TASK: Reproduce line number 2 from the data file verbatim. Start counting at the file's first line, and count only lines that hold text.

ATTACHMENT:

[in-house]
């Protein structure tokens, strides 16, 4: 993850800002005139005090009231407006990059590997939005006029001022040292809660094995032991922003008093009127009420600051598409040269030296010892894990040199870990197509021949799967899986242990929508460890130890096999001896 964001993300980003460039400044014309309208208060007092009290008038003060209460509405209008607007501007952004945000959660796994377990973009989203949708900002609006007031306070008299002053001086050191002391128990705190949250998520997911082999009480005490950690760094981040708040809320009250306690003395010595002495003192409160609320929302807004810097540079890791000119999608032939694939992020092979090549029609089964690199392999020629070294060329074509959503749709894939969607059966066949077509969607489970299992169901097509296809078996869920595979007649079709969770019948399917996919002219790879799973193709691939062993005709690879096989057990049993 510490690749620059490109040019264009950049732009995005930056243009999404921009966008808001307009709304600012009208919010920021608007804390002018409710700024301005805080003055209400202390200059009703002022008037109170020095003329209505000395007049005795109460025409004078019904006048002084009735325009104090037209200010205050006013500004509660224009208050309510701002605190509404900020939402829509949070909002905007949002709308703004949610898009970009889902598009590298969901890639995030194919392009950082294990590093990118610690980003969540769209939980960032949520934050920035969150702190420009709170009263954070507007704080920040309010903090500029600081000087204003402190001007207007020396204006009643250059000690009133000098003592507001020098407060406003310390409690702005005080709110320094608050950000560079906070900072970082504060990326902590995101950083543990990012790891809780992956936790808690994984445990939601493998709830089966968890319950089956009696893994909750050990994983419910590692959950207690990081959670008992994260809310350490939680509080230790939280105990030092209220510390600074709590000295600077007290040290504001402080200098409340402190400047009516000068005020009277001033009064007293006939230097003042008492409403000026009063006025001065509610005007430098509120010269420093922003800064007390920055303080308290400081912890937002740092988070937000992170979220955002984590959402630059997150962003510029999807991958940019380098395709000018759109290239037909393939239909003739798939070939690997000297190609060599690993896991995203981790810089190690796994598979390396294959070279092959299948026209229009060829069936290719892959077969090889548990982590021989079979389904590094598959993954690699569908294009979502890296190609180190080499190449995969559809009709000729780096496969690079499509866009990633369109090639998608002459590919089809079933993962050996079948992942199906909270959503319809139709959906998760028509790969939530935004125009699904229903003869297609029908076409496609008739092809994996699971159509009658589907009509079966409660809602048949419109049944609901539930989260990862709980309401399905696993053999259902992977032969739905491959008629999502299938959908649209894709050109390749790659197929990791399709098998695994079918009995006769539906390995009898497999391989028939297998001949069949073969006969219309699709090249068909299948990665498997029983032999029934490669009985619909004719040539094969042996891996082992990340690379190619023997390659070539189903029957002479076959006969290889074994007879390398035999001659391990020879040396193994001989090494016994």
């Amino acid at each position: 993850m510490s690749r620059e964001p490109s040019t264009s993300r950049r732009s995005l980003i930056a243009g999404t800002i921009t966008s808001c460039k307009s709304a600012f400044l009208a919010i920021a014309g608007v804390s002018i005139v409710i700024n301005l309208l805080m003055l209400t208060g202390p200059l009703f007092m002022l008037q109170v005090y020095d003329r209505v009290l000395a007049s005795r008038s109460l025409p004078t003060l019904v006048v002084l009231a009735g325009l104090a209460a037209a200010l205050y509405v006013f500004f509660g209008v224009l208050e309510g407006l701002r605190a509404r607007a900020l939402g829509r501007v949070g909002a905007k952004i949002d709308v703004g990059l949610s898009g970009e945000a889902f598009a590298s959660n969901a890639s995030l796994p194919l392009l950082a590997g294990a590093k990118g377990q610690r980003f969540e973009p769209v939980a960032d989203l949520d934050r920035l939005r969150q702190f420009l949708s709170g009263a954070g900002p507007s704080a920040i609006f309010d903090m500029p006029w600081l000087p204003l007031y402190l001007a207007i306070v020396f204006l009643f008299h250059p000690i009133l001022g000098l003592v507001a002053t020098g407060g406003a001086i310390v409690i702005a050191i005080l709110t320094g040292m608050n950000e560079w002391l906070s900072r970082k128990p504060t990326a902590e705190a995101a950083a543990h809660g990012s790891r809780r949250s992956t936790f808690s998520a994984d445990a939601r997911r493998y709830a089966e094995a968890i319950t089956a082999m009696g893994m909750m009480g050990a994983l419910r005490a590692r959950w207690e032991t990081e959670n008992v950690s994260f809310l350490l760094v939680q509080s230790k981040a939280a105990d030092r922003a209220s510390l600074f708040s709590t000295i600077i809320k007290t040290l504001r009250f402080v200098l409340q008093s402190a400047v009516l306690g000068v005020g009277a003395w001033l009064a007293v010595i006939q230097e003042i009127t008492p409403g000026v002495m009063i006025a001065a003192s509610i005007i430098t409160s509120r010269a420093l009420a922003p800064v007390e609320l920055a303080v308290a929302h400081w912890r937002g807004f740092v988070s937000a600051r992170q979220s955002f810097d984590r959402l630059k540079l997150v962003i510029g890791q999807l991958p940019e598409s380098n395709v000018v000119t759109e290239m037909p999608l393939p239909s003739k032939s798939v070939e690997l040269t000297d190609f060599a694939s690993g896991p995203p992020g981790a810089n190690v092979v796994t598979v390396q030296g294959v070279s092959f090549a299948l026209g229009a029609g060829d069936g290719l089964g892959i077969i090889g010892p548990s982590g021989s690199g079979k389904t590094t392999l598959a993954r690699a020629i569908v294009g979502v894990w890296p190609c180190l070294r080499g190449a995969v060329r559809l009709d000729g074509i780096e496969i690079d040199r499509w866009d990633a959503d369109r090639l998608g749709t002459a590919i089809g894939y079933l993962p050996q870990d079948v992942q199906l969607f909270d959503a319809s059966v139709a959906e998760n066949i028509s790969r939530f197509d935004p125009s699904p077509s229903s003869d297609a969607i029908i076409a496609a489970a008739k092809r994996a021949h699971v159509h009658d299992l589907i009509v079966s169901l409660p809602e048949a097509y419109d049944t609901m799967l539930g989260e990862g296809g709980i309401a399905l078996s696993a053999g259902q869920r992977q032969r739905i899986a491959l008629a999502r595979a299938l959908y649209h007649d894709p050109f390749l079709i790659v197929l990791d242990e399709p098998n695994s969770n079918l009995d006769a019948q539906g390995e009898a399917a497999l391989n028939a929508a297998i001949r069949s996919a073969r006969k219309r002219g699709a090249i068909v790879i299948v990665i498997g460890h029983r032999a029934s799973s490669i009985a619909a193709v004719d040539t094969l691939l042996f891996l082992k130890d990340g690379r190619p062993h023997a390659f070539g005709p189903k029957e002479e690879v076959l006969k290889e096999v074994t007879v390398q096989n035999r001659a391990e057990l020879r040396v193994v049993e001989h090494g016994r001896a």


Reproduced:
């Protein structure tokens, strides 16, 4: 993850800002005139005090009231407006990059590997939005006029001022040292809660094995032991922003008093009127009420600051598409040269030296010892894990040199870990197509021949799967899986242990929508460890130890096999001896 964001993300980003460039400044014309309208208060007092009290008038003060209460509405209008607007501007952004945000959660796994377990973009989203949708900002609006007031306070008299002053001086050191002391128990705190949250998520997911082999009480005490950690760094981040708040809320009250306690003395010595002495003192409160609320929302807004810097540079890791000119999608032939694939992020092979090549029609089964690199392999020629070294060329074509959503749709894939969607059966066949077509969607489970299992169901097509296809078996869920595979007649079709969770019948399917996919002219790879799973193709691939062993005709690879096989057990049993 510490690749620059490109040019264009950049732009995005930056243009999404921009966008808001307009709304600012009208919010920021608007804390002018409710700024301005805080003055209400202390200059009703002022008037109170020095003329209505000395007049005795109460025409004078019904006048002084009735325009104090037209200010205050006013500004509660224009208050309510701002605190509404900020939402829509949070909002905007949002709308703004949610898009970009889902598009590298969901890639995030194919392009950082294990590093990118610690980003969540769209939980960032949520934050920035969150702190420009709170009263954070507007704080920040309010903090500029600081000087204003402190001007207007020396204006009643250059000690009133000098003592507001020098407060406003310390409690702005005080709110320094608050950000560079906070900072970082504060990326902590995101950083543990990012790891809780992956936790808690994984445990939601493998709830089966968890319950089956009696893994909750050990994983419910590692959950207690990081959670008992994260809310350490939680509080230790939280105990030092209220510390600074709590000295600077007290040290504001402080200098409340402190400047009516000068005020009277001033009064007293006939230097003042008492409403000026009063006025001065509610005007430098509120010269420093922003800064007390920055303080308290400081912890937002740092988070937000992170979220955002984590959402630059997150962003510029999807991958940019380098395709000018759109290239037909393939239909003739798939070939690997000297190609060599690993896991995203981790810089190690796994598979390396294959070279092959299948026209229009060829069936290719892959077969090889548990982590021989079979389904590094598959993954690699569908294009979502890296190609180190080499190449995969559809009709000729780096496969690079499509866009990633369109090639998608002459590919089809079933993962050996079948992942199906909270959503319809139709959906998760028509790969939530935004125009699904229903003869297609029908076409496609008739092809994996699971159509009658589907009509079966409660809602048949419109049944609901539930989260990862709980309401399905696993053999259902992977032969739905491959008629999502299938959908649209894709050109390749790659197929990791399709098998695994079918009995006769539906390995009898497999391989028939297998001949069949073969006969219309699709090249068909299948990665498997029983032999029934490669009985619909004719040539094969042996891996082992990340690379190619023997390659070539189903029957002479076959006969290889074994007879390398035999001659391990020879040396193994001989090494016994």